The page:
I bought a 2002 Legacy with 145XXX miles on it for my 19 year old son. A couple of weeks ago, (after we owned the car for 30 days) he was driving at 55 mph and came to a stop light. When he went to go, he pushed on the gas pedal and nothing happened with acceleration, but the entire dashboard lit up. Car was still running but no revving of the engine when hitting the gas. He coasted over to the shoulder, turned the car off and it restarted. On his return trip it did the exact same thing at the stop light. The only difference was there was a loud knocking noise and it wouldn't start. We had it towed and it was about to throw a rod. Towed it to the place where we bought it and they installed a used engine. Had the car a few days and once again, my son is driving it and it looses power and the dash lights up. This only happens after he drives a higher speed and slows down or stops. He gets home and I drive the car the next day and it happens to me. The guy we bought it from tows it to his shop they check the alternator/battery and nothing is showing up. No codes. They take the car out and can't get it to replicate the issue my son and I have had. They're hoping it will so it will show a code. Any ideas? At this point, I don't want the car since I feel it's unsafe but not sure how difficult it will be to get our money back.
Check that the two earth straps are in place; there's one on each side of the engine, attached between the engine and the body. You're looking for two braided cables, about six inches long each. It's easy to forget that their there (I've ripped out several when removing Subaru engines)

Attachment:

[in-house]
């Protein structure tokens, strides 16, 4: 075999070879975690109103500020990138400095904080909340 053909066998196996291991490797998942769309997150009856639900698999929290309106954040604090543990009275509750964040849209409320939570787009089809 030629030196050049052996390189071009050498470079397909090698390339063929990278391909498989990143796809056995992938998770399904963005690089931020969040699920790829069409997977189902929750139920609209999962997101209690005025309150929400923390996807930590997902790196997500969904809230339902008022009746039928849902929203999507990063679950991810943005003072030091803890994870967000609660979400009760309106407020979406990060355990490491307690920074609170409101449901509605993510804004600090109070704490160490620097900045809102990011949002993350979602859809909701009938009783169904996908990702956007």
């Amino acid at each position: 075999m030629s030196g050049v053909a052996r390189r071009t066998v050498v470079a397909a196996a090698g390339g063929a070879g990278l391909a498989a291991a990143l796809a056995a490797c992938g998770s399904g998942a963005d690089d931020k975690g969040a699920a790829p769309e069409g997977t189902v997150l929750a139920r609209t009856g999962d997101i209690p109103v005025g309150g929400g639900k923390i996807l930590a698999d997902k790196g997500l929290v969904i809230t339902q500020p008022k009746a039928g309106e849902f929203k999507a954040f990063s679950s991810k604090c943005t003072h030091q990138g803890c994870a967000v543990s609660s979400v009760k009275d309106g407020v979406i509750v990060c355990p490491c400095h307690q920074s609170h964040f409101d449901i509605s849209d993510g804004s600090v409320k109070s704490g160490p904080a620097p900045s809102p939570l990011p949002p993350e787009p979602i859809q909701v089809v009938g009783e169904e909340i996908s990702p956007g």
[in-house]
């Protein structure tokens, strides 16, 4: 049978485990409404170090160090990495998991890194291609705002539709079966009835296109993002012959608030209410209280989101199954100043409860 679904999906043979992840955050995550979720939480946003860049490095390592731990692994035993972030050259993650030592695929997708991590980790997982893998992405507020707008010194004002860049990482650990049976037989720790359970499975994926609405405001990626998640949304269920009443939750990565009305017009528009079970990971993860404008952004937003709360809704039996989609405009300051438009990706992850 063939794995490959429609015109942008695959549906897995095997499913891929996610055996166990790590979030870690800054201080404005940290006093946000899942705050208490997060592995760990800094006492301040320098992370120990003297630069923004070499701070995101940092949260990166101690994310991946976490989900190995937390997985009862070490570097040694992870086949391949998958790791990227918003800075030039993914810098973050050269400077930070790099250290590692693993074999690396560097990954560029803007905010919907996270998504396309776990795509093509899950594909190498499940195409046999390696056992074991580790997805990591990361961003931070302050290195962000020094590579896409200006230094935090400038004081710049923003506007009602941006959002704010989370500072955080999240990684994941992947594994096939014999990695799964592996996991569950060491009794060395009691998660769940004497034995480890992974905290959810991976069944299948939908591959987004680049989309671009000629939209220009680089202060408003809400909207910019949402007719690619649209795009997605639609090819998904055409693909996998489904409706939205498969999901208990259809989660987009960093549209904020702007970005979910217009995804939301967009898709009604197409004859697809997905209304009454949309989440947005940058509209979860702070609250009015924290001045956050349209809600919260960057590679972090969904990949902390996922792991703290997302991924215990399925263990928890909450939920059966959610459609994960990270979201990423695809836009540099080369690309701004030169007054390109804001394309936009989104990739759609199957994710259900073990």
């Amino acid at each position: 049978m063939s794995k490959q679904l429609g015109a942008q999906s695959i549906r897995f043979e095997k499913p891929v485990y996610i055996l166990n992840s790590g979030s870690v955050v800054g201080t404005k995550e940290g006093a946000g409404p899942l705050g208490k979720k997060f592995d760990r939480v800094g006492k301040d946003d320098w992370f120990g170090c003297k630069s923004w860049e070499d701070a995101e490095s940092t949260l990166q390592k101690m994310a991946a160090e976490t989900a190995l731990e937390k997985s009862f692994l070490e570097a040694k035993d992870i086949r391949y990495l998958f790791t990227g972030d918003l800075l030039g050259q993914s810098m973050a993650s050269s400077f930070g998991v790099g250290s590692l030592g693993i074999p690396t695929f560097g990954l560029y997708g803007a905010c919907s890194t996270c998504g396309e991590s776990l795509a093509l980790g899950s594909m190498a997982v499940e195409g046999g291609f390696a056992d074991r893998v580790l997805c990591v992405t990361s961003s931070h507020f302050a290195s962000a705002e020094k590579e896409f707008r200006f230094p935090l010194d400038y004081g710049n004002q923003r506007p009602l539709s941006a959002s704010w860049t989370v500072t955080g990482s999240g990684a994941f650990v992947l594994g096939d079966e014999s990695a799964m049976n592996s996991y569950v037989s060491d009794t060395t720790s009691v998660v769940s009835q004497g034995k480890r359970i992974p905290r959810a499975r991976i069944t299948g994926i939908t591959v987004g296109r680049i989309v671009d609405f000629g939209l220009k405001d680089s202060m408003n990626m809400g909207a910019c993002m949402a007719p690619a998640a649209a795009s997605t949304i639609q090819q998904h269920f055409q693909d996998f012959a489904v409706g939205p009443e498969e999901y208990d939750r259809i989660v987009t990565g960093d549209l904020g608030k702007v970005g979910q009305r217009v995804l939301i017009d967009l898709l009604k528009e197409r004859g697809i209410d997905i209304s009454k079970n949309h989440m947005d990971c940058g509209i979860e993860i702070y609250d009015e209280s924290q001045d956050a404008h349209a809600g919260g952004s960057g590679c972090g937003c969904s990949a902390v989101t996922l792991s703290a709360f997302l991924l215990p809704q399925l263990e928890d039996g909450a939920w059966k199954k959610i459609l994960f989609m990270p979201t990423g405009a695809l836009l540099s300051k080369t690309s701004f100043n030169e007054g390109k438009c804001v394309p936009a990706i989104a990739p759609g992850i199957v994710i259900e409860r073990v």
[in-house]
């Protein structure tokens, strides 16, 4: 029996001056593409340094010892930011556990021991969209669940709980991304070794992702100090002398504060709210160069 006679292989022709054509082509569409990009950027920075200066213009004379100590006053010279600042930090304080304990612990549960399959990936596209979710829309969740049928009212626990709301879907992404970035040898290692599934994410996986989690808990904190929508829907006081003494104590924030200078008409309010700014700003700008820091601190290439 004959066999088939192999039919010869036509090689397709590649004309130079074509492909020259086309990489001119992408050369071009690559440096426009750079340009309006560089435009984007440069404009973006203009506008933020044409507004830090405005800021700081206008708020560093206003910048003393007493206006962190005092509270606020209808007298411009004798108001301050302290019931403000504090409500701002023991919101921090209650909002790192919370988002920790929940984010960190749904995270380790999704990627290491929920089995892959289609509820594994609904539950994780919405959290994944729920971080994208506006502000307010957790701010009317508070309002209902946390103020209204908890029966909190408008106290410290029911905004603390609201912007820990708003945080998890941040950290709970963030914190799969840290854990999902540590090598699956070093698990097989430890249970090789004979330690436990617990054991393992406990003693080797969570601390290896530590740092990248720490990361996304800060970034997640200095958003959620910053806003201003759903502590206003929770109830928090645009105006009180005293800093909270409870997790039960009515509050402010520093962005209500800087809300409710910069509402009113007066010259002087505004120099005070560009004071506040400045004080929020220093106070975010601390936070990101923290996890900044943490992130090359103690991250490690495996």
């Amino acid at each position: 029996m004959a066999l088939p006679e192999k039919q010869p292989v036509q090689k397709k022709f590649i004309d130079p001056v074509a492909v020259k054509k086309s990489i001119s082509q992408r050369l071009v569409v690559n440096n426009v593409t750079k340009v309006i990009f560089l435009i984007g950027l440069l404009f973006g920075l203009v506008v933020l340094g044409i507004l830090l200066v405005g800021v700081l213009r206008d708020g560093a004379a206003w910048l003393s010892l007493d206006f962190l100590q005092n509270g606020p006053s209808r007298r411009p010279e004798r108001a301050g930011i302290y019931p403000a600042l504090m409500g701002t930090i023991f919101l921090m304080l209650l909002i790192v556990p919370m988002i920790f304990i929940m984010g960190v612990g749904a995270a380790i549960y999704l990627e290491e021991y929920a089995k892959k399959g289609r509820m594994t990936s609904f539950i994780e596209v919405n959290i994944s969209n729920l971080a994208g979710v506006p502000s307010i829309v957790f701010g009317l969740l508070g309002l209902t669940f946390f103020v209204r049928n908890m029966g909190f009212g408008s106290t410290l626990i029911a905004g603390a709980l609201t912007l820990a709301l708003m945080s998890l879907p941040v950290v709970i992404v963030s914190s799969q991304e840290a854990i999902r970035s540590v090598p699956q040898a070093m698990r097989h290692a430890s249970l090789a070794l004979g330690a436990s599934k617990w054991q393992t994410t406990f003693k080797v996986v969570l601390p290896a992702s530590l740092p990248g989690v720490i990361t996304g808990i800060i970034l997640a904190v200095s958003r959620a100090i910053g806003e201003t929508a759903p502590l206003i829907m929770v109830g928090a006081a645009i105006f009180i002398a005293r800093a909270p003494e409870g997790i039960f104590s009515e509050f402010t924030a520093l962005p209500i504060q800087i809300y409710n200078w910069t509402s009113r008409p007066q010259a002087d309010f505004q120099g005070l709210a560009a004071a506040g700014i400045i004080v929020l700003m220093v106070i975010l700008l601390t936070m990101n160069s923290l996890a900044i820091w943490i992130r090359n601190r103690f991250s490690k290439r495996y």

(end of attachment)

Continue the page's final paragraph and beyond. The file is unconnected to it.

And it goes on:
Edit: I didn't look at the OP date before replying, just saw this in recent activity. Leaving my answer to help in the future, anyway.
Is this car an automatic transmission? And if so, does it feel like a manual car with a dragging clutch? Can the engine rev in neutral when in this condition?
If so, the torque converter might be somewhere to look. That is part of the coupling between engine and transmission, taking up approximately the same place as a clutch would in a manual. Normally (when stopped, moving slowly, etc) it relies on two parts turning in a viscous fluid to transmit motion. Because that is inefficient, though, at cruising speeds the converter can physically "lock up" to create a direct mechanical connection, like an engaged clutch. If it doesn't unlock, the engine should stall when the car stops -- but maybe there is some "partially locked" mode.